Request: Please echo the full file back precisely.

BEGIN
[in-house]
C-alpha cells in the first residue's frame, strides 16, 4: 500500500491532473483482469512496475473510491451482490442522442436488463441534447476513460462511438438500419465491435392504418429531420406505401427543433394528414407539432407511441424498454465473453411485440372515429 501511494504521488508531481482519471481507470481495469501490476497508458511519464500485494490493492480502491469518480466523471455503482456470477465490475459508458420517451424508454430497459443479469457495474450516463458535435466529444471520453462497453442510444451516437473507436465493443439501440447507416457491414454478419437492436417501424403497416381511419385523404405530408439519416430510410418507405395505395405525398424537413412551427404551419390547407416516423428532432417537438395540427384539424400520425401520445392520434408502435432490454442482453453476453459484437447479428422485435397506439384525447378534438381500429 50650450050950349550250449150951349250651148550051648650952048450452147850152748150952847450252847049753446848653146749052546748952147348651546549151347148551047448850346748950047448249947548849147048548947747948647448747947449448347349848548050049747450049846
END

[in-house]
C-alpha cells in the first residue's frame, strides 16, 4: 500500500491532473483482469512496475473510491451482490442522442436488463441534447476513460462511438438500419465491435392504418429531420406505401427543433394528414407539432407511441424498454465473453411485440372515429 501511494504521488508531481482519471481507470481495469501490476497508458511519464500485494490493492480502491469518480466523471455503482456470477465490475459508458420517451424508454430497459443479469457495474450516463458535435466529444471520453462497453442510444451516437473507436465493443439501440447507416457491414454478419437492436417501424403497416381511419385523404405530408439519416430510410418507405395505395405525398424537413412551427404551419390547407416516423428532432417537438395540427384539424400520425401520445392520434408502435432490454442482453453476453459484437447479428422485435397506439384525447378534438381500429 50650450050950349550250449150951349250651148550051648650952048450452147850152748150952847450252847049753446848653146749052546748952147348651546549151347148551047448850346748950047448249947548849147048548947747948647448747947449448347349848548050049747450049846